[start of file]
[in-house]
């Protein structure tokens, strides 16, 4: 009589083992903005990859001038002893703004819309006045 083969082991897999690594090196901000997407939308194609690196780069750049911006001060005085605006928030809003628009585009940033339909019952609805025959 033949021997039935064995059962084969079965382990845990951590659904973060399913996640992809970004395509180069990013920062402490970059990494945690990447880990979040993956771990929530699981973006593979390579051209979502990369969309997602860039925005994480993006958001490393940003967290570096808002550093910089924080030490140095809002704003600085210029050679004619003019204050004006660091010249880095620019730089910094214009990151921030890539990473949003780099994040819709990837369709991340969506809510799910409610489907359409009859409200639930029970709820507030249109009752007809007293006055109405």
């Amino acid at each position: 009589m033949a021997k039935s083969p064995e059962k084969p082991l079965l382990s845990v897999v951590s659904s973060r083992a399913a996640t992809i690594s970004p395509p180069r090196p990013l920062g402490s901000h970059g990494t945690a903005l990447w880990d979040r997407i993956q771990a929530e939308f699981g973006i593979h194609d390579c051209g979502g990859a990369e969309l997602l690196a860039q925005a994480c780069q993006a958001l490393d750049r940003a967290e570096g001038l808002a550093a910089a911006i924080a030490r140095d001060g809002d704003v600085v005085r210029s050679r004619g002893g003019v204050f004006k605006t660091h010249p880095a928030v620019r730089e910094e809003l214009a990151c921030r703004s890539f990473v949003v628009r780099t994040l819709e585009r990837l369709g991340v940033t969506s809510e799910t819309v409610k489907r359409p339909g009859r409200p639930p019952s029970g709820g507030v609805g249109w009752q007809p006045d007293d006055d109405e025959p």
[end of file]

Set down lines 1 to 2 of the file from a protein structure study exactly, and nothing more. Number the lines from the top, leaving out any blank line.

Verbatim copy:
[in-house]
């Protein structure tokens, strides 16, 4: 009589083992903005990859001038002893703004819309006045 083969082991897999690594090196901000997407939308194609690196780069750049911006001060005085605006928030809003628009585009940033339909019952609805025959 033949021997039935064995059962084969079965382990845990951590659904973060399913996640992809970004395509180069990013920062402490970059990494945690990447880990979040993956771990929530699981973006593979390579051209979502990369969309997602860039925005994480993006958001490393940003967290570096808002550093910089924080030490140095809002704003600085210029050679004619003019204050004006660091010249880095620019730089910094214009990151921030890539990473949003780099994040819709990837369709991340969506809510799910409610489907359409009859409200639930029970709820507030249109009752007809007293006055109405």